Apr 06,2009 00:00
Fred and Karen Eckert
Almost from the time it was established 75 years ago, the Great Smoky Mountains National Park has been America's most visited national park. No surprise here — it is, after all, stunningly beautiful, and what really runs up its visitor numbers is the fact that half of the country's population lives within a one-day drive plus, unlike other national parks, there is no admission fee.
And with 2009 seeing so much 75th-anniversary publicity for the park, those visitors numbers just might break records. Which means that if this is the year you plan to visit the Smokies, you might want to consider booking accommodations in Gatlinburg, Tenn. sooner rather than later.
Gatlinburg is the gateway to Great Smokies Mountain National Park. Close to half of the nearly 9 million visitors who visit the Smokies each year pass through Gatlinburg, this small, pop. 3,500, southern Appalachian Mountains town that goes way out of its way to make the most of the traffic it gets by offering just about anything anyone can think of to lure tourists.
That's the knock on this town — that it is too touristy. Its streets are lined with T-shirt shops, tattoo parlors, fudge shops, wax museums and museums housing items such as salt and pepper shakers.
You'll find a good selection of miniature golf courses — even one offering "Hillbilly Golf" — plus a few lift rides, a few wedding chapels and an abundance of pancake restaurants.
There are also lots of made-up "attractions," such as a "Mystery Mansion" where you can walk through a maze of mirrors on floors that creak and a "Space Needle" that takes you up a few stories for a view of town streets and distant mountains.
Actually, the fudge and the pancakes are good and there are some interesting attractions, most notable of which is Ripley's Aquarium of the Smokies. Visitors glide through a 340-foot-long acrylic tunnel on a moving walkway in this 115,000-square-foot, 1-million-gallon wonder where they can take in close-up views of sharks, seahorses, piranhas, giant octopi and other fascinating aquatic life.
Right across from the aquarium is another place well worth checking out — the Arrowcraft Shop, a late 1930s mountain-style cabin that sells handicrafts made by members of the highly regarded nonprofit educational Southern Highland Handicraft Guild.
Folk art and handicrafts make the best souvenirs from a visit to Gatlinburg, and another good place to check them out is in the Great Smoky Arts and Crafts Community, about 10 minutes from downtown, where you can buy original hand-made items as well as watch craftsmen producing them.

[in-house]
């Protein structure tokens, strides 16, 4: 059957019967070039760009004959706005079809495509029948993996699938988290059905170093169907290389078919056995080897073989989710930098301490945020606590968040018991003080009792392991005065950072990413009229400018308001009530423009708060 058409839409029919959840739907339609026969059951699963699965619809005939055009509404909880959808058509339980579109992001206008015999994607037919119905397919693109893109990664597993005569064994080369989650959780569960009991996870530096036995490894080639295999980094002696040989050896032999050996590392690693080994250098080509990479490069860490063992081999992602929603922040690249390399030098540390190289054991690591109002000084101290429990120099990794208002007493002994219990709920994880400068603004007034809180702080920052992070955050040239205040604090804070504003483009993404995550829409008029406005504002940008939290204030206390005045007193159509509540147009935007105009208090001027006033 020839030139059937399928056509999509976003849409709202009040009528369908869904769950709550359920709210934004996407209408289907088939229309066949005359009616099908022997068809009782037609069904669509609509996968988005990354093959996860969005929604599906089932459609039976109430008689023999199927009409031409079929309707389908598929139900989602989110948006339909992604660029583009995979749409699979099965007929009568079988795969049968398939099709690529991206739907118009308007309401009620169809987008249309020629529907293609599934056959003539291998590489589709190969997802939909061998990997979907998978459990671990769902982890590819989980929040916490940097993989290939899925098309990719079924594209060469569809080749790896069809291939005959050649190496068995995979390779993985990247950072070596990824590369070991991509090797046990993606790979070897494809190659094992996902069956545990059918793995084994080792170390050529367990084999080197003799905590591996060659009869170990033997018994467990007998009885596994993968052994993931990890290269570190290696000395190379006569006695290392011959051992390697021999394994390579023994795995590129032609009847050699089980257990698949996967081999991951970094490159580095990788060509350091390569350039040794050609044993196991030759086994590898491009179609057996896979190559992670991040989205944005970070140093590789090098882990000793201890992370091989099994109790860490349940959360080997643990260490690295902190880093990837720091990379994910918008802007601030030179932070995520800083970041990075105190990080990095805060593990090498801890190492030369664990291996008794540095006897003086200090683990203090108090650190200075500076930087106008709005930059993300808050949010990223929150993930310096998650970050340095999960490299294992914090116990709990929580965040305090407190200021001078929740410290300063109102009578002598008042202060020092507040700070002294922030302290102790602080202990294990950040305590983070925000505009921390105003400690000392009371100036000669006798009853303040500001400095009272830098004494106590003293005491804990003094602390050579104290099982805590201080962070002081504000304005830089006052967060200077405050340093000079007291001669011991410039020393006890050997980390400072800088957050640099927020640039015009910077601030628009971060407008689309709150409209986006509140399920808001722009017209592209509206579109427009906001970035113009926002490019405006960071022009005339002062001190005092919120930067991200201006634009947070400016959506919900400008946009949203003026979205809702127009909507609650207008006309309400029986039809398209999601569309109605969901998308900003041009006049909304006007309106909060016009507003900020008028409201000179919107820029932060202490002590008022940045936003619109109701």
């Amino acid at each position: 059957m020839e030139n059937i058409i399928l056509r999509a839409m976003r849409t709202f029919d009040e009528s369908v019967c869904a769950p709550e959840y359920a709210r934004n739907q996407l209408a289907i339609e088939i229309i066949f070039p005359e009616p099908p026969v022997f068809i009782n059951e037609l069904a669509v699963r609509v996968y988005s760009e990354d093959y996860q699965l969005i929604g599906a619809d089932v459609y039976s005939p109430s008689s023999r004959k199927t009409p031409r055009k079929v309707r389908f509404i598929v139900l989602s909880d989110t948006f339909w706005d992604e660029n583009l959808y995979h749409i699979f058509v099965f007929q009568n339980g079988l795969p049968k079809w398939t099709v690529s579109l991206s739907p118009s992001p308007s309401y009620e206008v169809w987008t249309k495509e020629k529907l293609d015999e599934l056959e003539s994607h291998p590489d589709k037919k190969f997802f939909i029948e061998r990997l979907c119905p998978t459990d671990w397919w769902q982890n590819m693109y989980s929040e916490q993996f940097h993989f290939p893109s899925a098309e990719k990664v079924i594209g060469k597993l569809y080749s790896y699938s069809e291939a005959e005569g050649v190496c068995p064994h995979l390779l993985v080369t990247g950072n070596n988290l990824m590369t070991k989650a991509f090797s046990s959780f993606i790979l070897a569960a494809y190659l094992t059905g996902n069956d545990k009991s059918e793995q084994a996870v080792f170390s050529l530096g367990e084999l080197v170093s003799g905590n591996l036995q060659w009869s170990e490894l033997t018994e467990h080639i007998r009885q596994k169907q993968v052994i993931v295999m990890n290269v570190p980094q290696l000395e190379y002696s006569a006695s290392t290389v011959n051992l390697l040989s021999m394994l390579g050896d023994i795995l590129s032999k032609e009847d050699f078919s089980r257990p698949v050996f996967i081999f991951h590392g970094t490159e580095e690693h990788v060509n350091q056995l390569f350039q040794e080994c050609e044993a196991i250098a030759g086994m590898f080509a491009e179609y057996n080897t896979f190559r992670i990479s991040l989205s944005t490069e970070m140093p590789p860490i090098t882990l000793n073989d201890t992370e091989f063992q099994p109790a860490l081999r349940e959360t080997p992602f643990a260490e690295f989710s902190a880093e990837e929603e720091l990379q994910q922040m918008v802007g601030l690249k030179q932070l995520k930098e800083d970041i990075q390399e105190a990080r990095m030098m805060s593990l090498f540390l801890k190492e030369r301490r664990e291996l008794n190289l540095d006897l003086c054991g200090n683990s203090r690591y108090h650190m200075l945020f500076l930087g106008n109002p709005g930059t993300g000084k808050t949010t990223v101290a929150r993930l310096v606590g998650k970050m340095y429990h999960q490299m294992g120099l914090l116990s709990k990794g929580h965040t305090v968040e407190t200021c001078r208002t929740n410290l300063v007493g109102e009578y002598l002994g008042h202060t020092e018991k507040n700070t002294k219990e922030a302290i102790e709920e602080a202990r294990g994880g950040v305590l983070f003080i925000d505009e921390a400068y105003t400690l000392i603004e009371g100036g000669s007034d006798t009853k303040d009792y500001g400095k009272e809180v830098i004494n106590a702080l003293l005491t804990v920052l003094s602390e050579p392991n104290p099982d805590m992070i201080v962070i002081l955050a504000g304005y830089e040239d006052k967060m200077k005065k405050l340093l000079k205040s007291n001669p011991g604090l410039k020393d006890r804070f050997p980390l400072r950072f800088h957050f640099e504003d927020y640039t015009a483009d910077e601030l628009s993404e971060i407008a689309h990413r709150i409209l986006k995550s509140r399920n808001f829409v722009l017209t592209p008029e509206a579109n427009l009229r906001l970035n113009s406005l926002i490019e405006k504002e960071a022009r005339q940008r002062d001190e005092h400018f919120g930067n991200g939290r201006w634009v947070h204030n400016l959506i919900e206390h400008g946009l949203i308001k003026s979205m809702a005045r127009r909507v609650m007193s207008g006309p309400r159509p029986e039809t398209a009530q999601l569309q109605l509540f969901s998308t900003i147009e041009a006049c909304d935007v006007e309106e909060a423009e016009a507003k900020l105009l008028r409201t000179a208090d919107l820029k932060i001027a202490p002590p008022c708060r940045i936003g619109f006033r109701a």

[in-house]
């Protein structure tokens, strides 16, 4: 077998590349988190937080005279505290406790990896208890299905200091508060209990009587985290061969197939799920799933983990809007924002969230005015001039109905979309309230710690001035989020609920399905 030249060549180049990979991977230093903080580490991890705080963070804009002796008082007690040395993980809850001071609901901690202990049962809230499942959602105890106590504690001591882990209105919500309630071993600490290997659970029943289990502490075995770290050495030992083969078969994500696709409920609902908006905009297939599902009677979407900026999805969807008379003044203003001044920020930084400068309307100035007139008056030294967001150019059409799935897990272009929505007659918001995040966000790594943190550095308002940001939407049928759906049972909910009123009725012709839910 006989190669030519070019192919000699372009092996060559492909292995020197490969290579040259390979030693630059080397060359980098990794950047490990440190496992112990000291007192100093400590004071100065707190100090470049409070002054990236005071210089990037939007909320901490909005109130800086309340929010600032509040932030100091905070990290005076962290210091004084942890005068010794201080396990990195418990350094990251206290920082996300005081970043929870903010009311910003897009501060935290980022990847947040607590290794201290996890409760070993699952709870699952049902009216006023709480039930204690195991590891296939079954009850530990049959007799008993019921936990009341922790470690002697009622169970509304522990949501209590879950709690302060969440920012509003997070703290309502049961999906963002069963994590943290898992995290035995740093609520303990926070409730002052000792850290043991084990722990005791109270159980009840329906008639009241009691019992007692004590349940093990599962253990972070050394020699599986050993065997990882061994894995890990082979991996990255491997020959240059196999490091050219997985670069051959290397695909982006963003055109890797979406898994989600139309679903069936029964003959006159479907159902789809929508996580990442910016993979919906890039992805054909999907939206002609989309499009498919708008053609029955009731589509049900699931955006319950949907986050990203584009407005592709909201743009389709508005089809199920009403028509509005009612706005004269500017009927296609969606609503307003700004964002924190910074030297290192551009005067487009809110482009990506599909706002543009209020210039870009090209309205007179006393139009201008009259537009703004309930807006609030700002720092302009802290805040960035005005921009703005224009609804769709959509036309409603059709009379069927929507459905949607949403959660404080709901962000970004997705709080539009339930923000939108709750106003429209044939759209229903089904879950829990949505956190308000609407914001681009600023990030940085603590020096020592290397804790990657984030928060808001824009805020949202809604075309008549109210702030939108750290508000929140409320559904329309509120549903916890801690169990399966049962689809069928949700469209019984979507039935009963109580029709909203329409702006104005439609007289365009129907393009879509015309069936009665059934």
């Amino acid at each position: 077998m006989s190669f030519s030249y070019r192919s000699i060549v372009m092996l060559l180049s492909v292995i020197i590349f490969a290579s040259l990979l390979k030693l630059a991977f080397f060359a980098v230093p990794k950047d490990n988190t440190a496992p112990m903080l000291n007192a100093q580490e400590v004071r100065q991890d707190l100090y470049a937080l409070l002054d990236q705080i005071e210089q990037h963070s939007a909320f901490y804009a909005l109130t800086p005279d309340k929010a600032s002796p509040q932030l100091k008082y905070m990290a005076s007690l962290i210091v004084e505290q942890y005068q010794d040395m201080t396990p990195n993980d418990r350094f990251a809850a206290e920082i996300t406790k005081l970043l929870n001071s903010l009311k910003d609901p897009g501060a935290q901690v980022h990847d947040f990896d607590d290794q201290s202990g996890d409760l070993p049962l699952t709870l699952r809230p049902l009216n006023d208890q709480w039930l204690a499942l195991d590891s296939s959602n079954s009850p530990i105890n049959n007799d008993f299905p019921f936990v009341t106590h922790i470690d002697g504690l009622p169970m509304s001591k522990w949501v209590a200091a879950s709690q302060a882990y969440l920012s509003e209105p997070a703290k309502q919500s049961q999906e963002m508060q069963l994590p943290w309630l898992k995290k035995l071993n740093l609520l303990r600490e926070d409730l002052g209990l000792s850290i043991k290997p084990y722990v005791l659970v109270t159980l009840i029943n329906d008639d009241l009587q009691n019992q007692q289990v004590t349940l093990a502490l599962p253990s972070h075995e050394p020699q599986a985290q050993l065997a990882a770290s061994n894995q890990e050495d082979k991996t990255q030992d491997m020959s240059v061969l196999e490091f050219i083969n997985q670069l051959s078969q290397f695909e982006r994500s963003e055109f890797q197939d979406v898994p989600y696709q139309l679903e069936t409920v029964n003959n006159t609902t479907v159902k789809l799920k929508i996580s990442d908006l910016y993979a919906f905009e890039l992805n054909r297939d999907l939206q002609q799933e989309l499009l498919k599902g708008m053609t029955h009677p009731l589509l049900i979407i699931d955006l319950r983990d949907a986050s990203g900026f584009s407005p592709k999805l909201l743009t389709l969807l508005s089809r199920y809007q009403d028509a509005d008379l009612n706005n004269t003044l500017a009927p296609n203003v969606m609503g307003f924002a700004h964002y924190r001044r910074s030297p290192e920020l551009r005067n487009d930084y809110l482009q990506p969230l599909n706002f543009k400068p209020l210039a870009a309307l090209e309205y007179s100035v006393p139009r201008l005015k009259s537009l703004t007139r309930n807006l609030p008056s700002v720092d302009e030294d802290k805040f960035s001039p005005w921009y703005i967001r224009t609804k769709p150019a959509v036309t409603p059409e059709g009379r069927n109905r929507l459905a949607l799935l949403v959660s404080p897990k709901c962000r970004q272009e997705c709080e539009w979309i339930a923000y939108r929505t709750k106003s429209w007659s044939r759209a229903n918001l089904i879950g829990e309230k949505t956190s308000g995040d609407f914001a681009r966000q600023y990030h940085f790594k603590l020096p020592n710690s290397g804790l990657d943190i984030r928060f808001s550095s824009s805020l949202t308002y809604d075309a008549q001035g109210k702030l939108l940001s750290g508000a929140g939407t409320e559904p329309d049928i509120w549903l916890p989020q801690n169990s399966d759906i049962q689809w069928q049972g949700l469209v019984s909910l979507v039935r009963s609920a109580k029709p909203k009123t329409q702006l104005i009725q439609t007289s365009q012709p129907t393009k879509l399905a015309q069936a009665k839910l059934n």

If arts and crafts hold great appeal for you, consider visiting during the Great Smoky Mountain Arts & Craft Show event the town puts on each spring. Each summer there's a Craftsmen's Fair, as well such other events as a Wildlife Expo and a midnight Fourth of July parade. In the fall, events include a Great Southern Collectible Expo, a Gem and Jewelry Show and an Antiquefest. In the winter months the town takes on a different look by decorating its streets with an ongoing display of more than 2 million lights.
But, unless they have friends or family here, few come to Gatlinburg just to visit the town. Visitors pass through on the way to the Great Smoky Mountains National Park and Gatlinburg's convenient location makes it easily the most popular place to stay for anyone who wants to take in the park's highlights.
The drive from Gatlinburg into the park takes only minutes. Suddenly, you find yourself in an 800-square-mile preserve that includes the largest deciduous forest area in the East and more species of plants than any other defined area of North America. More than 50 species of mammals inhabit the park and it is one of the best places in the country for observing black bear in their natural environment.
This nature lovers' paradise, with its stunning scenery that includes rushing mountain streams and waterfalls, is a wonderful place for camping or biking or hiking; it offers more than 900 miles of trails. Fishing is outstanding — Smokies streams are abundant with trout that can be fished for year round.
You can also get a feel for the lifestyle of mountain pioneers by exploring some of the more than 70 authentic pioneer buildings that dot the park.
The most popular thing to see and do in the park is to visit Cades Cove, an isolated valley first settled by European-Americans during the first term of President James Monroe. You do this by driving on an 11-mile, one-way road that features 19 marked stops, mostly for viewing historic structures. Odds of seeing a black bear, as are the odds of seeing deer, turkey or possibly one of the elk that has been reintroduced into the park.
If you want to avoid the crowds of downtown Gatlinburg but don't want to be too far from the park, you might want to do what we did and stay at the nearby Park Vista Hotel, a hilltop high-rise that offers regular shuttles to and from town and beautiful mountain vistas.
On our last day in Gatlinburg, when we exited the driveway of the Park Vista, we turned left and within a couple of minutes were in the park and then on Roaring Fork Motor Nature Trail, a seven-mile one-way loop road through a lush forest that is often overlooked by park visitors.
The Roaring Fork trail is every bit as pretty as the Cades Cove one, and it includes scenic streams and historic structures, including a gristmill and a couple of log cabins. After the end of the trail we were back in Gatlinburg. Before heading home, we pulled into a parking lot where to the right was that salt and pepper shaker museum and to the left was one of the town's many pancake houses. We opted for pancakes. They were very good, just right for our farewell to the beautiful Smokies.
IF YOU GO
For information, visit www.gatlinburg.com or call toll-free 800-568-4748.
Fred and Karen Eckert are travel writers based in Raleigh, N.C.Copyright 2009 Creators Syndicate Inc.